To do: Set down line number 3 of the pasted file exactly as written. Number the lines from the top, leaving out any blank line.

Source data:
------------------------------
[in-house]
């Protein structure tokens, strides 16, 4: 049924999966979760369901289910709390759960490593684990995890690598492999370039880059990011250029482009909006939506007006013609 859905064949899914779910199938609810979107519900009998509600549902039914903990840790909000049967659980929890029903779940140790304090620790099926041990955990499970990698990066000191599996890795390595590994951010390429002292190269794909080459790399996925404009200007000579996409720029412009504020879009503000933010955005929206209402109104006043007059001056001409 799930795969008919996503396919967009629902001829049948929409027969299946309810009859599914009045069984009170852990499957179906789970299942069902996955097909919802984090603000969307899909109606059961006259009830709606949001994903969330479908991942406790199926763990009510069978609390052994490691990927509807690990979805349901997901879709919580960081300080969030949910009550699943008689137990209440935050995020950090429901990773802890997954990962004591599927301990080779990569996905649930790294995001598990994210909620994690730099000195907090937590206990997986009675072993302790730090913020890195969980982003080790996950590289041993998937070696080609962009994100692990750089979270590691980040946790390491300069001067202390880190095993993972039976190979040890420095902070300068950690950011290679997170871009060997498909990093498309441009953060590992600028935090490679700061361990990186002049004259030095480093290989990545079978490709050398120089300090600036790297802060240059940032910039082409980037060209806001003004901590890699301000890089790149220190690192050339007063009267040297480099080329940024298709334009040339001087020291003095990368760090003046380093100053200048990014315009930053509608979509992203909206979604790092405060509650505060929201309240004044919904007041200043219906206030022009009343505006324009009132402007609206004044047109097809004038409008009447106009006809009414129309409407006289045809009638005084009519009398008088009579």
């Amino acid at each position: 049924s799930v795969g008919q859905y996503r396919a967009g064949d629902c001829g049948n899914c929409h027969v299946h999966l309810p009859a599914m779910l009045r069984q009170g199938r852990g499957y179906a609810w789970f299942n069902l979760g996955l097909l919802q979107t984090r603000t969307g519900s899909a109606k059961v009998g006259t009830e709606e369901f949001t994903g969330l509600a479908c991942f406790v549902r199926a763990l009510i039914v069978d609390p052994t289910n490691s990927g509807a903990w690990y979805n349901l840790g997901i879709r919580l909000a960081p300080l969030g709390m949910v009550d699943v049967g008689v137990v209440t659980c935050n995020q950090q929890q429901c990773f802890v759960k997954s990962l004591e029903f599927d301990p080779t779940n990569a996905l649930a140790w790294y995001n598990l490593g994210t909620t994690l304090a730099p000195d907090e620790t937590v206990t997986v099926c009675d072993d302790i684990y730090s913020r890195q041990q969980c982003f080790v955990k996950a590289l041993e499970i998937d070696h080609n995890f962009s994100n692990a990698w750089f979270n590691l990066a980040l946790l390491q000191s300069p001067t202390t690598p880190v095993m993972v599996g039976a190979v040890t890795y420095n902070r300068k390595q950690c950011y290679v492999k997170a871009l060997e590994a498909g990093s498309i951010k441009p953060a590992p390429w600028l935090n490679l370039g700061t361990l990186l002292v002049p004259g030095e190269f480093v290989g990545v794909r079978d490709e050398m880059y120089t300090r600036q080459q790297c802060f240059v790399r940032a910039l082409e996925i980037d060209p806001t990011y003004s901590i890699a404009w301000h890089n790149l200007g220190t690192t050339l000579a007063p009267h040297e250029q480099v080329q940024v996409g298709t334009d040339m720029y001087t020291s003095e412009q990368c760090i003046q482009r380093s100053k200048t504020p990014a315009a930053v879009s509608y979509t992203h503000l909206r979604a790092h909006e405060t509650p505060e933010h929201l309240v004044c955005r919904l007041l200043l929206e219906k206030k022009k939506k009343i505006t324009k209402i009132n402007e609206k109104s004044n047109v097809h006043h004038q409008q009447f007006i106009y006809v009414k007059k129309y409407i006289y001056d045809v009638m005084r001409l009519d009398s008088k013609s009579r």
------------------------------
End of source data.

């Amino acid at each position: 049924s799930v795969g008919q859905y996503r396919a967009g064949d629902c001829g049948n899914c929409h027969v299946h999966l309810p009859a599914m779910l009045r069984q009170g199938r852990g499957y179906a609810w789970f299942n069902l979760g996955l097909l919802q979107t984090r603000t969307g519900s899909a109606k059961v009998g006259t009830e709606e369901f949001t994903g969330l509600a479908c991942f406790v549902r199926a763990l009510i039914v069978d609390p052994t289910n490691s990927g509807a903990w690990y979805n349901l840790g997901i879709r919580l909000a960081p300080l969030g709390m949910v009550d699943v049967g008689v137990v209440t659980c935050n995020q950090q929890q429901c990773f802890v759960k997954s990962l004591e029903f599927d301990p080779t779940n990569a996905l649930a140790w790294y995001n598990l490593g994210t909620t994690l304090a730099p000195d907090e620790t937590v206990t997986v099926c009675d072993d302790i684990y730090s913020r890195q041990q969980c982003f080790v955990k996950a590289l041993e499970i998937d070696h080609n995890f962009s994100n692990a990698w750089f979270n590691l990066a980040l946790l390491q000191s300069p001067t202390t690598p880190v095993m993972v599996g039976a190979v040890t890795y420095n902070r300068k390595q950690c950011y290679v492999k997170a871009l060997e590994a498909g990093s498309i951010k441009p953060a590992p390429w600028l935090n490679l370039g700061t361990l990186l002292v002049p004259g030095e190269f480093v290989g990545v794909r079978d490709e050398m880059y120089t300090r600036q080459q790297c802060f240059v790399r940032a910039l082409e996925i980037d060209p806001t990011y003004s901590i890699a404009w301000h890089n790149l200007g220190t690192t050339l000579a007063p009267h040297e250029q480099v080329q940024v996409g298709t334009d040339m720029y001087t020291s003095e412009q990368c760090i003046q482009r380093s100053k200048t504020p990014a315009a930053v879009s509608y979509t992203h503000l909206r979604a790092h909006e405060t509650p505060e933010h929201l309240v004044c955005r919904l007041l200043l929206e219906k206030k022009k939506k009343i505006t324009k209402i009132n402007e609206k109104s004044n047109v097809h006043h004038q409008q009447f007006i106009y006809v009414k007059k129309y409407i006289y001056d045809v009638m005084r001409l009519d009398s008088k013609s009579r």